The best exercises to lift a sagging bum 23



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If your bum has gone a bit south in your 60s, you’re not alone. But there are ways to tighten it up and getting it looking great.

1. The shoulder bridge

This floor exercise works your glutes deeply.

  • Lay flat on your back with your legs open, shoulder width apart with knees raised off the floor. Extend your arms at your sides with your palms down.
  • Elevate your butt off the floor so that a straight line forms between your hips and your shoulders. Keep this position for 5 seconds.
  • Slowly return your hips to the floor.

Do the movements in this exercise 5 times. You can clench your bum a few times if you don’t feel it’s tight enough.

2. Long lunge 

This next exercise works your butt while exercising your balance.

  • Standing legs shoulder-width apart, place your hands behind your head.
  • Inhaling, take a deep step forward making sure to bend your knee as if you were sitting, and drop your hips toward the floor.
  • Exhaling, bring back the leg you stepped forward with to your body standing straight while maintaining balance.
  • Repeat on your other leg

Concentrate on your gluts doing the movements in this exercise and repeat 10 times (5 per side).

3. Squats

Squats are one of the best exercises you can do for your hips, butt and thighs and they’re also a functional exercise, helping us build strength for a variety of daily activities.

  • Stand with feet hip-width apart.
  • Bend the knees, and lower into a squat, keeping the knees behind the toes. Imagine that you’re sticking your butt out behind you, but keep the torso upright and contracted.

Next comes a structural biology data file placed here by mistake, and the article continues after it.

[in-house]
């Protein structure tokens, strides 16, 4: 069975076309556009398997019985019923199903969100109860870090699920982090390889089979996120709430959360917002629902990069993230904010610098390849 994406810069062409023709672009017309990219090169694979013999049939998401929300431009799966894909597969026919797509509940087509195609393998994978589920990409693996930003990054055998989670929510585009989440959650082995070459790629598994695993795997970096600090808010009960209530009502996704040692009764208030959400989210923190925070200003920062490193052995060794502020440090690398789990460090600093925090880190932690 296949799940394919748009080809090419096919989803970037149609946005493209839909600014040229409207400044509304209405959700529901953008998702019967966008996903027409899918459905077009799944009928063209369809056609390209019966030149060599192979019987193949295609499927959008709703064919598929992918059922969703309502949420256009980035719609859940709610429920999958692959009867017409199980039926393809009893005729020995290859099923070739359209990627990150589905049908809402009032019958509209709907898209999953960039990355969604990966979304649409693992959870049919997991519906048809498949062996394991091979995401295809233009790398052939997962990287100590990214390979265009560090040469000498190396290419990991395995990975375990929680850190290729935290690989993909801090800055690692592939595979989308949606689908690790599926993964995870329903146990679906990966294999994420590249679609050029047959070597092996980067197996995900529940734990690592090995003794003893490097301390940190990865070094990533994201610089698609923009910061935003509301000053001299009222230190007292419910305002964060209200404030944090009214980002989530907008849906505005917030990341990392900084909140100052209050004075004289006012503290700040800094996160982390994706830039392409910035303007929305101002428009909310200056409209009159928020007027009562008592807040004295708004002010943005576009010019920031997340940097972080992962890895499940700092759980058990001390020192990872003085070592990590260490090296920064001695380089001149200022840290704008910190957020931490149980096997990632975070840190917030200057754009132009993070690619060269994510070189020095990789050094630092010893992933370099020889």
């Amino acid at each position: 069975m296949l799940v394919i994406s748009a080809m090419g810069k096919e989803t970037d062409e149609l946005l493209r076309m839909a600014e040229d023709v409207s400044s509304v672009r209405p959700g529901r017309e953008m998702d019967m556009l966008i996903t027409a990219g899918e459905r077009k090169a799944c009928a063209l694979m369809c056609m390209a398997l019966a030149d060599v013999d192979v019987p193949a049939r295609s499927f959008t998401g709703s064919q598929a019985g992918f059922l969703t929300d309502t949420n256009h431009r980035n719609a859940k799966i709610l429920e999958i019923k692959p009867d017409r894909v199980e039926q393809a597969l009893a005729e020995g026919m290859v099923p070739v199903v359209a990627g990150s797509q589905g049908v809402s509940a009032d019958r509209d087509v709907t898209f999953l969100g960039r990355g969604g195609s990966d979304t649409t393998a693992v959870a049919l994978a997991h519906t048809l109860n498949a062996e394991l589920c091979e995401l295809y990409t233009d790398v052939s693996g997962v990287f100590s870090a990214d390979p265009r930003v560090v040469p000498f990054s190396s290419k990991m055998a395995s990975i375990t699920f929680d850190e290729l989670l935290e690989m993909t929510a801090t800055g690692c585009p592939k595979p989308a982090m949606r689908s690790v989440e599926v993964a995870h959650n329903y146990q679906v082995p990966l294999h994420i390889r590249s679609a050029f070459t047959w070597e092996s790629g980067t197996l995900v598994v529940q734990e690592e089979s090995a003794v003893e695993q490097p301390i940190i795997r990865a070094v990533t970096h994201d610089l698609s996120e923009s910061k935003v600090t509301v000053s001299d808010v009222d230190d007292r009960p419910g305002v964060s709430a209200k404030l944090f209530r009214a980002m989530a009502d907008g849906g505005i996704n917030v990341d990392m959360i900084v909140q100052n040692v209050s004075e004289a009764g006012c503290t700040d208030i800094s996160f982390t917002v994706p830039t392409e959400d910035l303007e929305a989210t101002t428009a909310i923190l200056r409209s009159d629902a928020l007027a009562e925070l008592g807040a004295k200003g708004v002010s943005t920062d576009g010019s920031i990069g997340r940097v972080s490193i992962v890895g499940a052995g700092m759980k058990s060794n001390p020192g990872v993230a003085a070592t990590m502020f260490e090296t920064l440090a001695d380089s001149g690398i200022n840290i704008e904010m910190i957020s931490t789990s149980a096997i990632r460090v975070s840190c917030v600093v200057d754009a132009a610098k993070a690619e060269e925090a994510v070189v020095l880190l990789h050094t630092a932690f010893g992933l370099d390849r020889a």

• Press into the heels to stand up.
  • Repeat for 2-3 sets of 8-16 reps

5. Step ups

Step ups are another great exercise for the glutes, providing you use a step that’s high enough, although you may need to work up to a higher step if you’re a beginner.

  • For step ups, place one foot on a step or platform and push through the heel to lift the body up.  You eventually want a height were your knee is at about a 90-degree angle.
  • The other key is to concentrate all your weight on the stepping leg. In other words, lower down gently, barely touching the toes of the other leg to the ground.

6. Burpee 

This exercise is great for getting that bum moving!

  • Crouch, place hands on floor and jump into a plank.
  • Lift and extend left leg out, then lower back to plank.
  • Lift and extend right leg; lower to plank.
  • Jump your feet toward hands if you can then jump up, reaching arms overhead. Do this 10 times.

7. Toe taps

If you have a jiggly bum, this exercise will really tighten it up.

  • Lie on the floor with your arms on your sides.
  • Lift your feet, bending both knees to 90 degrees so your thighs are perpendicular to the floor.
  • Now slowly and quietly tap your left toes to the floor, then your right.
  • Alternate tapping feet for one minute.

8. Dumbbell squats

An alternative to traditional squats, add in a dumbbell.

  • Start with your feet shoulder-width apart and 1-2kg dumbbells by your thighs.
  • Squat down as if you were going to sit in a chair, keeping your weight over your heels.
  • Squeeze your glutes as you return to the start position.

Do this 15 times.

9. Clap!

Get the blood flowing and the bum lifted with this quick move.